When I first read 'Not Enough Time to Live Twice', I identified strongly with Sprout, because I too have been a grey person and a civil servant. As time passed, I found that the central images of the grey men and the tall poppies went with me, became part of my mental landscape. So 'Face in the Crowd' is a variation on a theme of Sprout's.
FACE IN THE CROWD
The crowd flows viscous through Victoria:
leaks through turnstiles, seeps to daylight
dark coated, gloomily intent on motion.
Faces merely blur: paper pale or sepia.
I close my seeing eyes and sleep walk,
aware of looming forms, not people.
My mind protests 'I'm just a drop of oil
lubricating a vast, impersonal machine.
This isn't what I meant to be
not what I want to do in life.
I would have made a contribution
been a person of distinction.'
To stand out, climb high above the crowd
I'd need a priestly spirit, lighting flames
of dedication in a talent temple.
I could only see myself an acolyte.
So, as oil meets the road, solidifies as people
I watch the faces: drooping mouths and eyelids,
eyes that meet and greet or scour the pavement.
They speak of tales untold but brightly lived:
each life a jewel of personal uniqueness.
Pinn is brilliant at making past times live. When I read his 'La Quinta del Sordo', I wanted to rush off, read about Goya and look at reproductions of the paintings Pinn describes so vividly. This poem is a product of that process.
Old man, exiled to that lonely house
head echoing with silent noise
Goya daubed, smeared, jabbed
buried plaster in shades of black
conjured images of hideous beauty.
Did cruelty and terror live in paint
as power-mad lords devoured a nation?
Did demons haunting painted darkness
turn nightmares into daily anguish?
Did he peer in mankind's broken heart
and find the agent of destruction?
He brought forth in frightful birth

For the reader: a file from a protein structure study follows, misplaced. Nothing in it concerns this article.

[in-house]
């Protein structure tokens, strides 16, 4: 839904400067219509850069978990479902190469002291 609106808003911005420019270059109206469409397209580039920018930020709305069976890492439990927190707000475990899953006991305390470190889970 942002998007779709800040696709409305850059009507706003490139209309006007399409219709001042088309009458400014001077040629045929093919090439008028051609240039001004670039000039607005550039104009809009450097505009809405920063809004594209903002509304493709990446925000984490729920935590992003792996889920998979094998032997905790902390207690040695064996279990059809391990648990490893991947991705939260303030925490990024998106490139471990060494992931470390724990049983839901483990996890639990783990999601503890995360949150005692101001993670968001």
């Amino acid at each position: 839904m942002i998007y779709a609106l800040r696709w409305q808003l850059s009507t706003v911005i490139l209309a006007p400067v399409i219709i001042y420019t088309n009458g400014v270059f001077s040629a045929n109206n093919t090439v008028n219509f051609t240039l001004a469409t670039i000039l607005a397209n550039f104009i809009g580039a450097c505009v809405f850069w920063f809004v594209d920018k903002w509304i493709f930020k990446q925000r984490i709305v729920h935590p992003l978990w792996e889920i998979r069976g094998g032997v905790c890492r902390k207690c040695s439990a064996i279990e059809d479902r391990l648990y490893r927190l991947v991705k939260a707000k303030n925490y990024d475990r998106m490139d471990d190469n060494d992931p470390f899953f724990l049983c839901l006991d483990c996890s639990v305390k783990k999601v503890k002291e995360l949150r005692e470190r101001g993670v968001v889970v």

elemental power and fury.
A god, eyes bursting out with frenzy,
chews the lifeless body of his child.
As Goya fled that place of darkness
had he faced the worst and dared to hope?
The AWW is inspirational in many ways. The following is inspired by, and constitutes a tribute piece to, LLWaz's short story 'Fisi Crosses the Boundary. Anthropophagy is a popular topic on the AWW1, and has appeared at least twice in the UG. Here, then, is yet another story of nature's yearning to eliminate the human threat by turning it into food. I offer the tale of one creature's journey toward revenge and satiety.
Teddy the Avenger
Teddy lumbered his way down Oxford Street, a small furry menace, keeping out of the way of late pedestrians and the streetlamps. Night was his element.
He stopped in the shadow of a rubbish bin, sniffing the air cautiously. Man, the eternal enemy, was everywhere. The monster had driven him into the shadows, had driven him mad. But he would have his revenge. It was very close now.
Teddy was Cricetus cricetus, and proud of it. Proud of his ancestral lineage, which reached back to the steppes of Central Asia. The race memory of animals is hard-wired: Teddy had an innate knowledge of what it had felt like, back in the 1930s, when his kind had invaded across the River Nister, swimming in their tens of thousands. Many had died. More had arrived, finding rich pickings in the fertile grain fields of the Banat. Many had died there, driven to starvation by the shovels of farmers digging up their burrows for the hoarded grain... Man the Destroyer.
From Romania his grandmother had immigrated - illegally, of course, but also accidentally, brought hither in a grain sack aboard a cargo steamer - to the wilds of London, where she had ended up in, of all places, a pet shop, due to the ignorance of the owner, who took her for merely a very large Mesocricetus auratus.
Humans, Teddy thought, and took advantage of a red light to sprint across the street, as far as he was capable of sprinting, being built for comfort and not speed. He reached the other side, and made his way on four padded feet towards his goal - the pet shop near Bourne & Hollingsworth. There his prey awaited him...although the prey did not know it. Teddy chuckled.
Teddy was a foot long. He knew this, because he had measured himself against the official ruler - no, not her, the brass one in Trafalgar Square, which was exactly twelve inches long when the temperature was at 62 degrees Fahrenheit. Measuring himself had been an aerodynamic feat, and he had been rewarded by a pigeon fancier who shared some of the breadcrumbs with him. Fool, thought Teddy. This careless charity will not save you. For Teddy had Ambitions.